Practice your technique consciously for a few weeks until it becomes a habit and then you should never need to think or worry about it again. The trouble is, though, we’re time poor and find it too easy to go into autopilot- over time this state of affairs compounds and damages our precious teeth and gums.

Not only is toothbrush abrasion unattractive – you may have heard the unfortunate term: ‘long in the tooth’, but it also exposes the yellow root surface and creates varying degrees of sensitivity from mild to extreme.

What should I do to prevent toothbrush abrasion?

Here are Dr Jamie’s top tips:

1. Brush only twice a day- morning and night
2. Brush for about 2 minutes- not more, not less
3. Work in a system around your mouth
4. If using an electric toothbrush spend 1-2 seconds on each tooth- no need to actually brush- let the electric brush do all the work. Spending longer than this can create tooth wear.
5. If using a manual toothbrush, use small circles and mini vibrations then flicking away from the gum.
6. Use a soft or medium soft toothbrush
7. Do not scrub
8. Remember hard doesn’t equal clean.
9. Watch yourself brush in the mirror- do not walk around brushing- it will slow you down. Look in the mirror; it will make you think about your actions.
10. Work systematically around the mouth
11. Get a dental check up every 6 months- we can take photos to monitor wear and remind you if you are slipping into bad habits and causing damage.

What does toothbrush abrasion look like?

Toothbrush abrasion is pretty easy to spot. In a healthy situation the gum covers the entire root, the moment the gum begins to recede then toothbrush abrasion can be suspected.

A dentist check up is needed to rule out gum disease as a possible cause. If toothbrush erosion is the cause, then eventually more of the root surface will become exposed. Remember, the enamel is very wear resistant, but the root surface is basically dentine and therefore much softer: it will begin to notch over time and give a scooped out appearance at the base where the tooth and gum meet.

Unlike gum recession, which is associated with gum disease, the gums themselves tend to be very healthy- that is firm and pink, no redness, bleeding, swelling or other signs of gingivitis. Also, since it is the most prominent part of the tooth which takes the brunt of the force, the gum in-between is not affected. The teeth most commonly affected are the premolars and first molars, followed by the canines.

Is the tooth wear ‘active’ or ‘inactive’?

This is a really important question and one of the reasons why it is good to stick with the same dentist; they are able to monitor your condition and advise if things are progressing. Changing dentists often leads to having more ‘dental’ work carried out, together with the ensuing costs. Photographs can help keep an eye on things and demonstrate if the problem is worsening.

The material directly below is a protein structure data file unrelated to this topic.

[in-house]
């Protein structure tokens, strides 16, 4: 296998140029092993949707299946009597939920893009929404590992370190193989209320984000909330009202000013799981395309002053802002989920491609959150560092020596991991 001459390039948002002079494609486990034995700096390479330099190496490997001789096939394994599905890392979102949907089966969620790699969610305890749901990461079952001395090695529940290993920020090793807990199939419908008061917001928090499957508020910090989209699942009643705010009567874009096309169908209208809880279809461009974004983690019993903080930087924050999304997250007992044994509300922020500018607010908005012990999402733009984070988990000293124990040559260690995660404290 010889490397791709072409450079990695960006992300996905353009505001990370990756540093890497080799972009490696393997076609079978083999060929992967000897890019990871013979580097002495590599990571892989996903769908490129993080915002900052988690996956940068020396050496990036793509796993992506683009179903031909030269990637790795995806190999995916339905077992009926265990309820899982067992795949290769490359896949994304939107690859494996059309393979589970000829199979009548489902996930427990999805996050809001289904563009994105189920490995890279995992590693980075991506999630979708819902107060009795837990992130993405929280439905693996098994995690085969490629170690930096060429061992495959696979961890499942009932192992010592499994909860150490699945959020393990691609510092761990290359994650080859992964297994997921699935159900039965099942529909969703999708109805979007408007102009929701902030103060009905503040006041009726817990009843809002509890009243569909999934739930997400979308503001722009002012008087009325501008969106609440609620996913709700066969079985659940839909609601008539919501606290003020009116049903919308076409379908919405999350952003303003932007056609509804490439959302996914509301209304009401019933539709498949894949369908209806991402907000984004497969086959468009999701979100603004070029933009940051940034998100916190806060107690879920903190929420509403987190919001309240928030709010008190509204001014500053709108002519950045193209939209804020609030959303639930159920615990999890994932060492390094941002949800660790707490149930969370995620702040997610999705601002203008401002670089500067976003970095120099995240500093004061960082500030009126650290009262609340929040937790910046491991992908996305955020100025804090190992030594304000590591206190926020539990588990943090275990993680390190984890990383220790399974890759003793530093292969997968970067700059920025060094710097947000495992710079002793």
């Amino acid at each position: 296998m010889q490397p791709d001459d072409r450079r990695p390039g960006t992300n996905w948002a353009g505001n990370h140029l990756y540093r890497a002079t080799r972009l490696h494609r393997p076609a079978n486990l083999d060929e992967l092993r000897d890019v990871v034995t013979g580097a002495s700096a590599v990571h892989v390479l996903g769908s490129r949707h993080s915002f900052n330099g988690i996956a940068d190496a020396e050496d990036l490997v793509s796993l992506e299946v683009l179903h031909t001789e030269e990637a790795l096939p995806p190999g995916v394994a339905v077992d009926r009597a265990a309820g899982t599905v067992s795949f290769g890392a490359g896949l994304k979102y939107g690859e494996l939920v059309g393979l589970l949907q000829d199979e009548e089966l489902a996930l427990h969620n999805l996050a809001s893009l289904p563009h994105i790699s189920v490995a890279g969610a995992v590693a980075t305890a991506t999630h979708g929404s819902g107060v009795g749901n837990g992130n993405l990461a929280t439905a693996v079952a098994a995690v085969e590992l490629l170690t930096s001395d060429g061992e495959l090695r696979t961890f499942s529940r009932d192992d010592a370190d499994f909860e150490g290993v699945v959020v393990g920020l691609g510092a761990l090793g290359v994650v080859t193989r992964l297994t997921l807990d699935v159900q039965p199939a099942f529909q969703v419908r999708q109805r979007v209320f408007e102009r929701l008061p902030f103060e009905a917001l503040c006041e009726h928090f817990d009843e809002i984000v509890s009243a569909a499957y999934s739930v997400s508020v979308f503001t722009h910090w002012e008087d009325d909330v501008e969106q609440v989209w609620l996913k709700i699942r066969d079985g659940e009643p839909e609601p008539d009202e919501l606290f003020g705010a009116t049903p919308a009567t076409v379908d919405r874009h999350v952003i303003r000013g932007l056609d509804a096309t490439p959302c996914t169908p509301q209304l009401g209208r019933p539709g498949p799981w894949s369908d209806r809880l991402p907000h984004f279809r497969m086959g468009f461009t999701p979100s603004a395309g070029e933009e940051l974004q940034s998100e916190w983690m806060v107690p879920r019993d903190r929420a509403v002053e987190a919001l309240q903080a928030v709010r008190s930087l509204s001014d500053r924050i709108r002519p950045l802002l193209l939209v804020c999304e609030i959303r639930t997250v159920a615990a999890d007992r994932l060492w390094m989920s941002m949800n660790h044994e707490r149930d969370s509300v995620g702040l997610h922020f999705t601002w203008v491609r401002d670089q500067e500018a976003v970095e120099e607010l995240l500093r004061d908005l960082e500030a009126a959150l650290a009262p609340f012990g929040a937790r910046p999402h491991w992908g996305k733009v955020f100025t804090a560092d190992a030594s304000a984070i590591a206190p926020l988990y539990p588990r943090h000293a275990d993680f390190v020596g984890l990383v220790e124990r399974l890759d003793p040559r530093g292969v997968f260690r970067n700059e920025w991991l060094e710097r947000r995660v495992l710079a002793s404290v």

Tooth wear treatment

Advice and prevention is critical at every stage, and for that you need to see a dentist. Caught early, this may be all that ‘s necessary. Since tooth wear is actually a very slow process. However, left to its own devices and without making the appropriate positive changes, it will progress and treatment will become more extensive and expensive.

If the teeth have an unattractive appearance from toothbrush abrasion, then tooth coloured bondings may be placed to improve the appearance, or gum surgery can be undertaken to bring the gum back down thus covering the tooth. This may also be needed for sensitivity reasons or because the wear is considerable and progressing.

Other options for sensitivity include dentist fluoride applications or desensitising procedures. A first line defence may simply be sensitive toothpastes such as Sensodyne or Colgate Sensitive Pro-relief. Some dentist-only products such as tooth mousse may also be needed. In certain circumstances where the sensitivity is extreme (irreversible pulpitis has been diagnosed), root canal treatment may be needed.

If tooth wear has affected the fronts of your teeth, composite or porcelain veneers may be needed to improve the appearance. If tooth wear has affected the molar teeth and the height of your teeth and your smile has been compromised, it may be necessary to have a full mouth approach to rehabilitation involving crowns, onlays or other more long-term restorations.

If you are grinding or have a bruxing habit, then an occlusal splint or night splint will be needed to protect your teeth.

Summary box:

TreatmentsComposite fillings | Crowns | Veneers | Desensitising procedures | Prevention | Grind guard
CostSee treatment page for details